Involved as I have been over the years in classical piano recitals (mostly attending and writing about them, rather than giving them), I’ve thought a lot about how the programs are put together. One template is the anthology. It goes something like this: kick off with Scarlatti Sonatas (or a Bach WTC Prelude and Fugue), then offer a first course of Mozart Sonata in C K. 330, (or more adventuresomely, his lovely Duport Variations). Main course closing the first half will be something hearty, but in parts, one of the Schumann sets, maybe Waldszenen. And when people come back after intermission, it’s time for a trip up the mountain . The most frequently encountered vehicle for the journey seems to be one of the late Schubert Sonatas, but Beethoven of course will also be considered, and there are offerings by many others–one of the best second halfs I ever heard was the complete Études-Tableaux of Rachmaninoff.
There’s still a lot of life in this plan, but it does risk monotony. As well, although the performer no doubt puts a lot of thought into the order and meaning of the pieces as a larger experience, the audience can miss this. The familiar format can, and often does, let the audience off the hook from any effort to figure out what is going on.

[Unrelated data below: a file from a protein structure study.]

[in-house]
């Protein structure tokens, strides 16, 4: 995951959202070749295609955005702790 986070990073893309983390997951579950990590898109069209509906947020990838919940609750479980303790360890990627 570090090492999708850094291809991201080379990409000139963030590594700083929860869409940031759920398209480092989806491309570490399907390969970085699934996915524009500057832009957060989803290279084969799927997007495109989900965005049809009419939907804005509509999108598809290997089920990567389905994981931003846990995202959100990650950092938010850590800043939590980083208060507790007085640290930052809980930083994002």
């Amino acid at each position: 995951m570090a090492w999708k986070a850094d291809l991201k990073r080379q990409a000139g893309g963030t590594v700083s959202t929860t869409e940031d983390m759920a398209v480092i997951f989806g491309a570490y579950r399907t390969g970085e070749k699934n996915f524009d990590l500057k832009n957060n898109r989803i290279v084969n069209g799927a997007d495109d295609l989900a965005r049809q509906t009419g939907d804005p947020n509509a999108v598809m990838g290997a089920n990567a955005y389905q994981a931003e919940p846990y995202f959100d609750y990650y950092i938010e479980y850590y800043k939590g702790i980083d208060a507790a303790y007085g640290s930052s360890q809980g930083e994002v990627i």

Not so in this wonderful recital by Israeli pianist Matan Porat. “Variations on a theme by Scarlatti” takes a Scarlatti sonata as an opening, but observing the stepwise character in this piece’s material, builds out a program that riffs on that as a set of variations that lasts the whole concert/CD. Works from different styles, periods, and emotional registers come together, but with something related, and a really engrossing musical conversation ensues. At first pieces seem plucked randomly (one piece from within Waldszenen, side by side with Boulez, and Ligeti too?) Soon, you do the work as you listen, finding the connections within pieces, and from piece to piece in the whole set. I found myself asking what idea is repeated, what is varied, and why? How do these things relate? By the end, I was hearing new things in works I know very well, and hearing familiar things in works that were new to me.
It’s a wonderful idea, and a great inspiration for thinking about a recital as a work of art in and of itself.
Here’s a video of the start of the program, and the whole thing is on Naxos Music Library (where I heard it) but also I’m sure on iTunes and Amazon, and Porat has a web site.